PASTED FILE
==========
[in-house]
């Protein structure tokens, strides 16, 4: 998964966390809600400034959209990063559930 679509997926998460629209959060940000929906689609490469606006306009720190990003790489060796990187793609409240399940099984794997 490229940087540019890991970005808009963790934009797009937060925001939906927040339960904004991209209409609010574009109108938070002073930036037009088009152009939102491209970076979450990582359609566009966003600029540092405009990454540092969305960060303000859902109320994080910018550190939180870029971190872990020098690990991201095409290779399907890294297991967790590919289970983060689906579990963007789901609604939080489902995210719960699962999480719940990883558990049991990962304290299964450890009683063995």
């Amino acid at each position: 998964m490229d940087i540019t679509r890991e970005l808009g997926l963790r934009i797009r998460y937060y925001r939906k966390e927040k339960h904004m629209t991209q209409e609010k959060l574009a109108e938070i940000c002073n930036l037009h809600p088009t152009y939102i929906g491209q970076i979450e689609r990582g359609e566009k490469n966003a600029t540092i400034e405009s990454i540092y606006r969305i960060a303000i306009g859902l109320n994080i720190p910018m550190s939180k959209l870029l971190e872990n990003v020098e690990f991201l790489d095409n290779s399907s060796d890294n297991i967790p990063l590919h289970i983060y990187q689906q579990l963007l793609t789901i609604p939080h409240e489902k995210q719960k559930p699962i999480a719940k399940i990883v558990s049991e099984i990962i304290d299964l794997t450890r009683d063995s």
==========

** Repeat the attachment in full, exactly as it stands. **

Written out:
[in-house]
């Protein structure tokens, strides 16, 4: 998964966390809600400034959209990063559930 679509997926998460629209959060940000929906689609490469606006306009720190990003790489060796990187793609409240399940099984794997 490229940087540019890991970005808009963790934009797009937060925001939906927040339960904004991209209409609010574009109108938070002073930036037009088009152009939102491209970076979450990582359609566009966003600029540092405009990454540092969305960060303000859902109320994080910018550190939180870029971190872990020098690990991201095409290779399907890294297991967790590919289970983060689906579990963007789901609604939080489902995210719960699962999480719940990883558990049991990962304290299964450890009683063995």
């Amino acid at each position: 998964m490229d940087i540019t679509r890991e970005l808009g997926l963790r934009i797009r998460y937060y925001r939906k966390e927040k339960h904004m629209t991209q209409e609010k959060l574009a109108e938070i940000c002073n930036l037009h809600p088009t152009y939102i929906g491209q970076i979450e689609r990582g359609e566009k490469n966003a600029t540092i400034e405009s990454i540092y606006r969305i960060a303000i306009g859902l109320n994080i720190p910018m550190s939180k959209l870029l971190e872990n990003v020098e690990f991201l790489d095409n290779s399907s060796d890294n297991i967790p990063l590919h289970i983060y990187q689906q579990l963007l793609t789901i609604p939080h409240e489902k995210q719960k559930p699962i999480a719940k399940i990883v558990s049991e099984i990962i304290d299964l794997t450890r009683d063995s």